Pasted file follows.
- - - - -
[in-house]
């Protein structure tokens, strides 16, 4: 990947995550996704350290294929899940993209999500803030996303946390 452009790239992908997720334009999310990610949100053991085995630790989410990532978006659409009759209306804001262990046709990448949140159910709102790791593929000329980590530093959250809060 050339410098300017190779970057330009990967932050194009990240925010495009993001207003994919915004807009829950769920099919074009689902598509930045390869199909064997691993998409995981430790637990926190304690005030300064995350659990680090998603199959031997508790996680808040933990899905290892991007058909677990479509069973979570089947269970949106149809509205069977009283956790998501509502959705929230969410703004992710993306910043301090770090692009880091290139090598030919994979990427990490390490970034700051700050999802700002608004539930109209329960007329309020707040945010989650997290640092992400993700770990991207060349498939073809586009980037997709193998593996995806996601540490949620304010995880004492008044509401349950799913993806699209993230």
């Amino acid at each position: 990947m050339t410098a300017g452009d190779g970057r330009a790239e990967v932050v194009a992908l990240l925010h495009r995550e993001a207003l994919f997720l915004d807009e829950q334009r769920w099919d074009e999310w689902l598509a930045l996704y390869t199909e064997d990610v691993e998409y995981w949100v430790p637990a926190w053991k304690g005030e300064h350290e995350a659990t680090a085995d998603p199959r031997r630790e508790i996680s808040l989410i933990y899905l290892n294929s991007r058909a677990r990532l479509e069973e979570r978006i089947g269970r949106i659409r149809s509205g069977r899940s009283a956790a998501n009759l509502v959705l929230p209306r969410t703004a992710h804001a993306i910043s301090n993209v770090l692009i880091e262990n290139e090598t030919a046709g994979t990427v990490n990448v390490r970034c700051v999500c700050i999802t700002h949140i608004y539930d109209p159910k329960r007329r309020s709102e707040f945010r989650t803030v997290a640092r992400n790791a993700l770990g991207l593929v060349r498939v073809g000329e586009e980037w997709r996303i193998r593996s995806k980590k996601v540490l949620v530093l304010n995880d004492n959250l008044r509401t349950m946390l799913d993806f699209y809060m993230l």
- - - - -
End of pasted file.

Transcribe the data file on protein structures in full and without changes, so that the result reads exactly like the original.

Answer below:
[in-house]
């Protein structure tokens, strides 16, 4: 990947995550996704350290294929899940993209999500803030996303946390 452009790239992908997720334009999310990610949100053991085995630790989410990532978006659409009759209306804001262990046709990448949140159910709102790791593929000329980590530093959250809060 050339410098300017190779970057330009990967932050194009990240925010495009993001207003994919915004807009829950769920099919074009689902598509930045390869199909064997691993998409995981430790637990926190304690005030300064995350659990680090998603199959031997508790996680808040933990899905290892991007058909677990479509069973979570089947269970949106149809509205069977009283956790998501509502959705929230969410703004992710993306910043301090770090692009880091290139090598030919994979990427990490390490970034700051700050999802700002608004539930109209329960007329309020707040945010989650997290640092992400993700770990991207060349498939073809586009980037997709193998593996995806996601540490949620304010995880004492008044509401349950799913993806699209993230």
């Amino acid at each position: 990947m050339t410098a300017g452009d190779g970057r330009a790239e990967v932050v194009a992908l990240l925010h495009r995550e993001a207003l994919f997720l915004d807009e829950q334009r769920w099919d074009e999310w689902l598509a930045l996704y390869t199909e064997d990610v691993e998409y995981w949100v430790p637990a926190w053991k304690g005030e300064h350290e995350a659990t680090a085995d998603p199959r031997r630790e508790i996680s808040l989410i933990y899905l290892n294929s991007r058909a677990r990532l479509e069973e979570r978006i089947g269970r949106i659409r149809s509205g069977r899940s009283a956790a998501n009759l509502v959705l929230p209306r969410t703004a992710h804001a993306i910043s301090n993209v770090l692009i880091e262990n290139e090598t030919a046709g994979t990427v990490n990448v390490r970034c700051v999500c700050i999802t700002h949140i608004y539930d109209p159910k329960r007329r309020s709102e707040f945010r989650t803030v997290a640092r992400n790791a993700l770990g991207l593929v060349r498939v073809g000329e586009e980037w997709r996303i193998r593996s995806k980590k996601v540490l949620v530093l304010n995880d004492n959250l008044r509401t349950m946390l799913d993806f699209y809060m993230l």